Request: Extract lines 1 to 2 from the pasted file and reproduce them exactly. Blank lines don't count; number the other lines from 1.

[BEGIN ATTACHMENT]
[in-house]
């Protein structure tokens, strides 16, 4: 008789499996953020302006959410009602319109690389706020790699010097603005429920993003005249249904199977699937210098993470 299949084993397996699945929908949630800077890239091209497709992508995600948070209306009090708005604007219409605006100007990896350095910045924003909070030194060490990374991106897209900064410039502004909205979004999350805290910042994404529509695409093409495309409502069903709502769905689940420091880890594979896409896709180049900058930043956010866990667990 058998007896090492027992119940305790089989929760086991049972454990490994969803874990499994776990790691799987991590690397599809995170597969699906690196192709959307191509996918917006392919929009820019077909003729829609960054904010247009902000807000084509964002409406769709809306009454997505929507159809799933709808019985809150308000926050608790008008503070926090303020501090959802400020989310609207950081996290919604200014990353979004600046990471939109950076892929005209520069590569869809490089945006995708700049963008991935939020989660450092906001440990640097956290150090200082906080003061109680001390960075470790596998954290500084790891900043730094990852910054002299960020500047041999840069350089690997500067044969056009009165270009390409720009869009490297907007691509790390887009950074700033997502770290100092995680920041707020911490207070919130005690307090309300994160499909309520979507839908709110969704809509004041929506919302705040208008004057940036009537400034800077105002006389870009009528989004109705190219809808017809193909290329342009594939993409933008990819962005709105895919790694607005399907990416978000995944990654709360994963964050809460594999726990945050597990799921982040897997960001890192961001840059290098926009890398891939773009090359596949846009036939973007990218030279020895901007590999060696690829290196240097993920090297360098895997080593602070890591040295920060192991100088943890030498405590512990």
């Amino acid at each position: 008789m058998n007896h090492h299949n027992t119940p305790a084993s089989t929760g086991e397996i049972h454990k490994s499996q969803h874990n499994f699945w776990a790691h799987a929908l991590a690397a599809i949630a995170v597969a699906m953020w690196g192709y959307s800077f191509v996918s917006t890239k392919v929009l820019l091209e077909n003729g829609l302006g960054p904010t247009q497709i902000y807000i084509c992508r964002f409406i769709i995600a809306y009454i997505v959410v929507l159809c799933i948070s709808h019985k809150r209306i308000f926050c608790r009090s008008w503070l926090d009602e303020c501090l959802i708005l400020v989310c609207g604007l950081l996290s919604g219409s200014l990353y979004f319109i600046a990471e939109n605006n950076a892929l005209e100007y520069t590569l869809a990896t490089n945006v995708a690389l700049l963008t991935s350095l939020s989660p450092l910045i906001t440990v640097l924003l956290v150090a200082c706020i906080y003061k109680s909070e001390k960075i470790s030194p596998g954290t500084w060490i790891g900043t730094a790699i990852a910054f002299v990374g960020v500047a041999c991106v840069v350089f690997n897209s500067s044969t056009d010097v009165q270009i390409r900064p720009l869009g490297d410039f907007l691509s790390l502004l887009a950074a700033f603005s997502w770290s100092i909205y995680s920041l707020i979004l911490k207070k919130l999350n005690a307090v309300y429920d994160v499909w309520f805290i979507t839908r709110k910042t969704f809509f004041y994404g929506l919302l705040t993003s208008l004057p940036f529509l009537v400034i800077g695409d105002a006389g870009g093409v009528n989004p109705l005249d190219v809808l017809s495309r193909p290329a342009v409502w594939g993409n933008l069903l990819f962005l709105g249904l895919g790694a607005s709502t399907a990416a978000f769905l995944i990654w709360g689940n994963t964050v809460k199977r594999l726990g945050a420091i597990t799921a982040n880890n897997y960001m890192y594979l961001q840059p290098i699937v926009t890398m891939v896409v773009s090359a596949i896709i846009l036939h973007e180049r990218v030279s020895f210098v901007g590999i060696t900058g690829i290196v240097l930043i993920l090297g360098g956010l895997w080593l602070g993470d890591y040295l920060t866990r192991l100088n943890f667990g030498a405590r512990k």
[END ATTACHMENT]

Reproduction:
[in-house]
């Protein structure tokens, strides 16, 4: 008789499996953020302006959410009602319109690389706020790699010097603005429920993003005249249904199977699937210098993470 299949084993397996699945929908949630800077890239091209497709992508995600948070209306009090708005604007219409605006100007990896350095910045924003909070030194060490990374991106897209900064410039502004909205979004999350805290910042994404529509695409093409495309409502069903709502769905689940420091880890594979896409896709180049900058930043956010866990667990 058998007896090492027992119940305790089989929760086991049972454990490994969803874990499994776990790691799987991590690397599809995170597969699906690196192709959307191509996918917006392919929009820019077909003729829609960054904010247009902000807000084509964002409406769709809306009454997505929507159809799933709808019985809150308000926050608790008008503070926090303020501090959802400020989310609207950081996290919604200014990353979004600046990471939109950076892929005209520069590569869809490089945006995708700049963008991935939020989660450092906001440990640097956290150090200082906080003061109680001390960075470790596998954290500084790891900043730094990852910054002299960020500047041999840069350089690997500067044969056009009165270009390409720009869009490297907007691509790390887009950074700033997502770290100092995680920041707020911490207070919130005690307090309300994160499909309520979507839908709110969704809509004041929506919302705040208008004057940036009537400034800077105002006389870009009528989004109705190219809808017809193909290329342009594939993409933008990819962005709105895919790694607005399907990416978000995944990654709360994963964050809460594999726990945050597990799921982040897997960001890192961001840059290098926009890398891939773009090359596949846009036939973007990218030279020895901007590999060696690829290196240097993920090297360098895997080593602070890591040295920060192991100088943890030498405590512990």